Monday, October 16, 2006

Gandhi and Gates

You know the dilemma where your heart says one thing and your head says another? That’s the feeling I had on hearing the news that Indians now revere Bill Gates more than Gandhi. On purely material grounds, Gates is miles ahead. As well as creating the stuff that keeps our computers running, the man is donating billions to worthy causes, with a fair share going to the Mother Continent. While it’s true that Gandhi had similar aspirations for helping the downtrodden, the poor fellow didn’t have two beans to rub together. A fat lot of good he did by riding the trains 3rd class – had I been a low-budget traveller, I would have told him to bugger off to 2nd class to leave more leg-room for the truly needy.

Yet somehow these cold economic facts will never tell the whole story. There is something about Gandhi that stirs the soul, and I’m not just saying this because he was a vegetarian pacifist (as we gorillas are, most of the time). The Mahatma, you see, had a look and a style that was all his own. You could spot him at 200 yards from his silhouette, and he never gave a hoot if some people mistook him for a beggar. In a country where the big honchos used to ride elephants and wear jewels in their turbans, that sort of insouciance suggests a huge inner confidence. Gandhi didn’t fear ridicule because he knew that his homespun homilies would make anyone who mocked him look like a monumental ass.

Even a senile baboon could see that Bill Gates has no hope of competing with the Mahatma’s mythic image. For all his gigabytes of cash, he will never come across as anything other than a nondescript computer nerd. Even his pretty, but not too pretty, spouse looks like a digitally-generated housewife in a cake-mix commercial. A Bill-and-Melinda press conference is like watching a pair of well-tuned androids deploying their latest interactive programming on bunch of bemused hacks.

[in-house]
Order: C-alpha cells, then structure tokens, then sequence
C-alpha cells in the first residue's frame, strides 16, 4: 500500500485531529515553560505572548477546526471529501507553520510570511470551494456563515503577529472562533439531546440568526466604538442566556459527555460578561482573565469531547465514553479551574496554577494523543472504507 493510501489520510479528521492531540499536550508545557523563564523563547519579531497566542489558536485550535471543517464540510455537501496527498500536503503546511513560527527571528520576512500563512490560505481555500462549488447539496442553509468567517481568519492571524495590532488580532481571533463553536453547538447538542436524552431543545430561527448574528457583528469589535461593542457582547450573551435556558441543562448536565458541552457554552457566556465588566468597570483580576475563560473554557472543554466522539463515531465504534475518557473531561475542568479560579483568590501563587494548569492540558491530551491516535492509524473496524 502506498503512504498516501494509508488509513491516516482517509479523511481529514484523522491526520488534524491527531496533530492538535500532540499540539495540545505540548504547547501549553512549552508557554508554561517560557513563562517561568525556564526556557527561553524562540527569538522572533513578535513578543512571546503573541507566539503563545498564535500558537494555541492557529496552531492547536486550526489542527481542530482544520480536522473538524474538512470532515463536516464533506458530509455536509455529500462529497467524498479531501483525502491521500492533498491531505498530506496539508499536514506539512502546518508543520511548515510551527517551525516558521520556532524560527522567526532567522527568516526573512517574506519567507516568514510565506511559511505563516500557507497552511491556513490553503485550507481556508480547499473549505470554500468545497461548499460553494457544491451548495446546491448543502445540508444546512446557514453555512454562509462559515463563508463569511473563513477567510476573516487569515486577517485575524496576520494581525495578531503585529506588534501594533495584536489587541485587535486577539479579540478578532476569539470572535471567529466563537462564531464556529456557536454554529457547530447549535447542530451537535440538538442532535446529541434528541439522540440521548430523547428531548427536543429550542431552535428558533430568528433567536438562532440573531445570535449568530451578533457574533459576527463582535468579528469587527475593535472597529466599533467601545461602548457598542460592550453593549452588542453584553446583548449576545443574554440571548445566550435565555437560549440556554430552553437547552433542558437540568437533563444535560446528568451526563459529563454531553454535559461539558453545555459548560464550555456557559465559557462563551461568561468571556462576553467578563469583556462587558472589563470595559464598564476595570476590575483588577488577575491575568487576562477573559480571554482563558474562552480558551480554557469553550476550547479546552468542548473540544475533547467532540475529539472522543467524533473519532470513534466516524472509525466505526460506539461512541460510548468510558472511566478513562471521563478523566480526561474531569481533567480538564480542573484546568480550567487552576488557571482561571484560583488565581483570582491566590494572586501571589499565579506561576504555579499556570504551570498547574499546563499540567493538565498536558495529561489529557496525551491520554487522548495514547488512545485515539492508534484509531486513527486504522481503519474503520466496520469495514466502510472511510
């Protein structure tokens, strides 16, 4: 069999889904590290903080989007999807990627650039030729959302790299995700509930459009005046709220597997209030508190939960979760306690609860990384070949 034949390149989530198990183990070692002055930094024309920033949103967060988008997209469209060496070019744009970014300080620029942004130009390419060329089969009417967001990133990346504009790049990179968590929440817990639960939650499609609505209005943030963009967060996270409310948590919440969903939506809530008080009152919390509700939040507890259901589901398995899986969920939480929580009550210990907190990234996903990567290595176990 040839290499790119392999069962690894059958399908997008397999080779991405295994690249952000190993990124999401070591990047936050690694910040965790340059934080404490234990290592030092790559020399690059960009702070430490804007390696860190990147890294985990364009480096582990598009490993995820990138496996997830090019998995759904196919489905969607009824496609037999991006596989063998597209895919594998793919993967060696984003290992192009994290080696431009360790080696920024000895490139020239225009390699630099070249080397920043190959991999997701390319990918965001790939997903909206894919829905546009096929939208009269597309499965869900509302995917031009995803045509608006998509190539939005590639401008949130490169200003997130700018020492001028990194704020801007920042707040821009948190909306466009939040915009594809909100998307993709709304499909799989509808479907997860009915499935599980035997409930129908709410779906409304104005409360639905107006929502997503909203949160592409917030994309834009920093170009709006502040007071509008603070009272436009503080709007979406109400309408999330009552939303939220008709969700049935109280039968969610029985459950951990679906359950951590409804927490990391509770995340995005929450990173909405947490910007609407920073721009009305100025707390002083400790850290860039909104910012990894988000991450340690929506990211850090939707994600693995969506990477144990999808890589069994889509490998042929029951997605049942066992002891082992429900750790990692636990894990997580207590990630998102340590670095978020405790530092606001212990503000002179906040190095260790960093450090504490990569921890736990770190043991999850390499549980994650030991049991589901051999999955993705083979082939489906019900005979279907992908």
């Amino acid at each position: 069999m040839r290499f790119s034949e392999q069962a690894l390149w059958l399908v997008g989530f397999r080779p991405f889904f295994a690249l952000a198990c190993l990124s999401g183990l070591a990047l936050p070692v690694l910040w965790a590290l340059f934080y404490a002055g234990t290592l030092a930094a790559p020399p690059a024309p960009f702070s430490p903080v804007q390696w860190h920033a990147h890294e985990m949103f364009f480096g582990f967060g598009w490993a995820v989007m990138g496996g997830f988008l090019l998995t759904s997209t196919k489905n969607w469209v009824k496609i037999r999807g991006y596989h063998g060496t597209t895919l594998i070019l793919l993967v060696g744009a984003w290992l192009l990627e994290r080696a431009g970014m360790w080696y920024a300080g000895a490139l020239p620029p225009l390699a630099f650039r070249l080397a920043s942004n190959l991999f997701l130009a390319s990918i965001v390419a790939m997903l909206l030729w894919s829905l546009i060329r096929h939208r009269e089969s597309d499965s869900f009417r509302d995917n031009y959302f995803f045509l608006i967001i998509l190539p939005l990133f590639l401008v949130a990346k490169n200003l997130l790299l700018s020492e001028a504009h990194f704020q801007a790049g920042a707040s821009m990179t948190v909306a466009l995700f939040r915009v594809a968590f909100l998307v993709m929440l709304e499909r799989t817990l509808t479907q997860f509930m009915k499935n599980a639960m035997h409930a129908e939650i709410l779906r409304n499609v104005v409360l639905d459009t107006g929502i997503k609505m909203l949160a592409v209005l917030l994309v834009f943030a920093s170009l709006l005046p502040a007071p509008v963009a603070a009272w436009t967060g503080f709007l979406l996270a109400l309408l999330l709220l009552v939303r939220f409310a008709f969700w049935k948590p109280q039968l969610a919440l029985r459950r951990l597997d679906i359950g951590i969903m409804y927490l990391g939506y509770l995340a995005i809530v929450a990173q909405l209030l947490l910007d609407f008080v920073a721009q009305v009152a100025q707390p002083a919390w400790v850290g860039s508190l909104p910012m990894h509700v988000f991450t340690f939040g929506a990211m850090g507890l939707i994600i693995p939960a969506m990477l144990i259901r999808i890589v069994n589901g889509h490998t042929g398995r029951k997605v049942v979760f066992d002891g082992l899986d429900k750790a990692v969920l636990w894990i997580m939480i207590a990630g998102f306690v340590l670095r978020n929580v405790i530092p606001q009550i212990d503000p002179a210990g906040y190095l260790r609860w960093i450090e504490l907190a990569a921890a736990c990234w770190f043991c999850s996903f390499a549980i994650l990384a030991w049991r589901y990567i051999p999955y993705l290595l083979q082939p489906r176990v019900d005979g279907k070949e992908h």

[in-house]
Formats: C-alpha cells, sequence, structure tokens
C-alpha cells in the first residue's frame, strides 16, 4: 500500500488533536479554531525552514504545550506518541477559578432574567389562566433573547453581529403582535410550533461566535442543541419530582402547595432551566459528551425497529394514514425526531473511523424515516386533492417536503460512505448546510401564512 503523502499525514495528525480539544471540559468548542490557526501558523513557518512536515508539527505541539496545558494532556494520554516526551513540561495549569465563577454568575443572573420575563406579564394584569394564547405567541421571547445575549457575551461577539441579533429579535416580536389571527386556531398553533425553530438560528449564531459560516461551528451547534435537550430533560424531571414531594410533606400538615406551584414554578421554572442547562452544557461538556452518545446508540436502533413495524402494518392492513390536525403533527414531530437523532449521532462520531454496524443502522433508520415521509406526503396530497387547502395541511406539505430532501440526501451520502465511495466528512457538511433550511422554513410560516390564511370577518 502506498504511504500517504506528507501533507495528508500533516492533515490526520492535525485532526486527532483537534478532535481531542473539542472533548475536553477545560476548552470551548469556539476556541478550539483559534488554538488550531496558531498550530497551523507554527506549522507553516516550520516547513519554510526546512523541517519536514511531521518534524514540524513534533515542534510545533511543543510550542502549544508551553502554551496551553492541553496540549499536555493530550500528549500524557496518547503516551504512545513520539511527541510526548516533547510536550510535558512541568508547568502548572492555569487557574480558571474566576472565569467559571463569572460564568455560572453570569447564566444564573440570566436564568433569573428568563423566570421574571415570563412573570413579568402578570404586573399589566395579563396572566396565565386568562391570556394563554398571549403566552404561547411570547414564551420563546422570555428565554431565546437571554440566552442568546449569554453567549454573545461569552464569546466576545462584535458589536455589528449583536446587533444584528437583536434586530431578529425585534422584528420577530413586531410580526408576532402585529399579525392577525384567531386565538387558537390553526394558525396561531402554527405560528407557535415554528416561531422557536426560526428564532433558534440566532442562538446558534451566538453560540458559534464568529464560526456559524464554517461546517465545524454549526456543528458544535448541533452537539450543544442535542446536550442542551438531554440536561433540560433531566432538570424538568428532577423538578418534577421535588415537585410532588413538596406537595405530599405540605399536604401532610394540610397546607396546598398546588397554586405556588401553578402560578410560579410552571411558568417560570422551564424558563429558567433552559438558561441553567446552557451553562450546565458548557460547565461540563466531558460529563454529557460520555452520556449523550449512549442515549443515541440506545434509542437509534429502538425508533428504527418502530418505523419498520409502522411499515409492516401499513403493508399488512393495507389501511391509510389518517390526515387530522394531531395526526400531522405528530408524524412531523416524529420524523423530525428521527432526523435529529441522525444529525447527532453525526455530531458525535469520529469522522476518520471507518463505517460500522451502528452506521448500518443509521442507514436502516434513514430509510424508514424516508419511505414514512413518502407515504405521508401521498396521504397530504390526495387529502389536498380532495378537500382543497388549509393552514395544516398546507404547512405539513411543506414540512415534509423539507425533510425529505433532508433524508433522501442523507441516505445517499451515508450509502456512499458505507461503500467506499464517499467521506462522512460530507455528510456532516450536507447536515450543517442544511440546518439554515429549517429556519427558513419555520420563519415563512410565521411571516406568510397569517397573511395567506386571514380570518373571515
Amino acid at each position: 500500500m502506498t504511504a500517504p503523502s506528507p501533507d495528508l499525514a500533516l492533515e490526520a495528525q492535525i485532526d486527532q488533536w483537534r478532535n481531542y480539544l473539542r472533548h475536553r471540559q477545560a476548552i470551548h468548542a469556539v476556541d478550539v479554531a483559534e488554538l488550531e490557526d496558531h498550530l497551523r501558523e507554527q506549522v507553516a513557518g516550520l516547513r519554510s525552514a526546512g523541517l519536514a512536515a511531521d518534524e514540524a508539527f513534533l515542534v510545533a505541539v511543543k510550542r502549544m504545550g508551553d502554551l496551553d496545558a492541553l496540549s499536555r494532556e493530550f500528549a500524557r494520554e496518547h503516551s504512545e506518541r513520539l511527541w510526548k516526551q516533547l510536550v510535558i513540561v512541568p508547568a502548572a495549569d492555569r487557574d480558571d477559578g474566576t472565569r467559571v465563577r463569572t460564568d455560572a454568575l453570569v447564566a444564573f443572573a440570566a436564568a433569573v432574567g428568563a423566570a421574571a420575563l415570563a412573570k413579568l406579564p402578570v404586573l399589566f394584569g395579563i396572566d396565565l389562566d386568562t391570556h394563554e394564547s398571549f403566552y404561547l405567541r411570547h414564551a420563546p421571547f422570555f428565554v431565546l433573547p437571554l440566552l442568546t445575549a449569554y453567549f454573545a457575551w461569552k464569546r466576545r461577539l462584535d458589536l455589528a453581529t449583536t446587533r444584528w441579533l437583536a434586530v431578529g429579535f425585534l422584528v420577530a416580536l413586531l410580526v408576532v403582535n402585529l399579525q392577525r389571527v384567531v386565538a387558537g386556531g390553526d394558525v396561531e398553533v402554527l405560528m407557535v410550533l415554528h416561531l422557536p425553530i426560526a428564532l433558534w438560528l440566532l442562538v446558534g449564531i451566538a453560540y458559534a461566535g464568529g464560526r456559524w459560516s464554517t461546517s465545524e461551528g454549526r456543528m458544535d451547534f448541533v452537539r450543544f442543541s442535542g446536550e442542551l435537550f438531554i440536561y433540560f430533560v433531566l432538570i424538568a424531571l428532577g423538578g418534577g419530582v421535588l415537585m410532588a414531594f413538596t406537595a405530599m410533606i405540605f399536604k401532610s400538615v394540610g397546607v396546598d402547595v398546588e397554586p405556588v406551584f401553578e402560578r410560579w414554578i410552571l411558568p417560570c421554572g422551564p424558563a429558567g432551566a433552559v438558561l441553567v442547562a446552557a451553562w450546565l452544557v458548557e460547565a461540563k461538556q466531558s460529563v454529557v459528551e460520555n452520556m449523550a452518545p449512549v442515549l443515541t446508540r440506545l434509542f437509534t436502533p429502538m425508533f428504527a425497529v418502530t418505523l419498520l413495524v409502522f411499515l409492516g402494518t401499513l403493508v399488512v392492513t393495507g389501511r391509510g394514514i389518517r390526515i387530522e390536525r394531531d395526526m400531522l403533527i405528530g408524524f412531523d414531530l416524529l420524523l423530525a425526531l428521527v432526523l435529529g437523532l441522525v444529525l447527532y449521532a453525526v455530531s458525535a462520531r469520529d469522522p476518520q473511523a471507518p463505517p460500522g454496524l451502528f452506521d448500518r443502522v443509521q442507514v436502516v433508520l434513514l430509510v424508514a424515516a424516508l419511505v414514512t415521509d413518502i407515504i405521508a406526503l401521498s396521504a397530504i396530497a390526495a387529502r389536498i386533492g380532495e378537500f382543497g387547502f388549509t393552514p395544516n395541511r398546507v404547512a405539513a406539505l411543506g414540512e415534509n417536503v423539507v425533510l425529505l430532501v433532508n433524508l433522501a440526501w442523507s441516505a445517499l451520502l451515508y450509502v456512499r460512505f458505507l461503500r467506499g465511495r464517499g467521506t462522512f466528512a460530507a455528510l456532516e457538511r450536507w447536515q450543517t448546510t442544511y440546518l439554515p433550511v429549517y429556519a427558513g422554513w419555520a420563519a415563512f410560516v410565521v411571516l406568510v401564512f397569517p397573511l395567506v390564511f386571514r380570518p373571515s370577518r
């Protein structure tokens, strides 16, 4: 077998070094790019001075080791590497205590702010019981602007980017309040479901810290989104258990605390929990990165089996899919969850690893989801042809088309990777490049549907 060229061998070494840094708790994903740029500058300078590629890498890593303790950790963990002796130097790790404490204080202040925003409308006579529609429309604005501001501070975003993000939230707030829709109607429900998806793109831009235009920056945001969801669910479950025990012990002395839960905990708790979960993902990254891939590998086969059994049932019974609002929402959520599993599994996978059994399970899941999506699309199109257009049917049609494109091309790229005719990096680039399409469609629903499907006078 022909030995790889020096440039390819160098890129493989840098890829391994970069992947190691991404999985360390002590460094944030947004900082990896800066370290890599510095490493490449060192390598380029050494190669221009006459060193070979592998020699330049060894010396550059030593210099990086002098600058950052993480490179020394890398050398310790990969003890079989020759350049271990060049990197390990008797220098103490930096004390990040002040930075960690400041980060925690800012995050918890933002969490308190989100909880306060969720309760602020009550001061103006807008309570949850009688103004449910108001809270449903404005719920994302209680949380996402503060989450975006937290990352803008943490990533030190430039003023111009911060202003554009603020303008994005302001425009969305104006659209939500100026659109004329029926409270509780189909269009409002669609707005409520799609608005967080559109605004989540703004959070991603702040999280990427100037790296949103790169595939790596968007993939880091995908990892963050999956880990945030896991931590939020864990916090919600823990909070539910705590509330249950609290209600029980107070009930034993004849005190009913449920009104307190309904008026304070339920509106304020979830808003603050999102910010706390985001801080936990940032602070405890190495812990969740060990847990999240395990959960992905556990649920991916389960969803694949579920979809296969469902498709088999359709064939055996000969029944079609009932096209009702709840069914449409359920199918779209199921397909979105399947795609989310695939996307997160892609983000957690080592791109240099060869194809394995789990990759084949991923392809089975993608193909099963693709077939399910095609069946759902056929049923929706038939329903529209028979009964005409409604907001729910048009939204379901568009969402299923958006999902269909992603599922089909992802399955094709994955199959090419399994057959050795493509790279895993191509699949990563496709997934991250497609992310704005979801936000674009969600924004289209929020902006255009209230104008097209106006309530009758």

Of course, you can never say anything about Gandhi without some cheeky wag mentioning that he shared his bed with naked young women. So what if he did? A man’s sleeping arrangements are his own affair and have no bearing on his moral authority. I once shared my bed with no fewer than three female acrobats after a flasher had accosted them during a night out on the town. They were feeling vulnerable and said they’d sleep easier if they could bed down with a gorilla. Quite understandable in the circumstances and there was no question of anything resembling hanky-panky. I don’t know why women wanted to hit the hay with the Mahatma, but they must have had their reasons. As for opting to sleep in the nude, the oppressive heat in the monsoon season may have had something to do with it.

The good news about Gandhi is that the Indian film industry is finally making an effort to re-establish his credentials with the younger generation. In a recent
Bollywood release, a love-struck gangster is visited by the ghost of the Mahatma, who lightens the atmosphere by cracking jokes and offering him folksy advice. The hoodlum is persuaded to abandon his evil ways and adopt the Gandhi philosophy, apart from the bits about being celibate and wearing a loin cloth. This enables him to win the hand of the maiden he pines for, as well as acquiring the personality of a thoroughly good egg. If a movie like that doesn’t make the Mahatma popular again, I don’t know what will.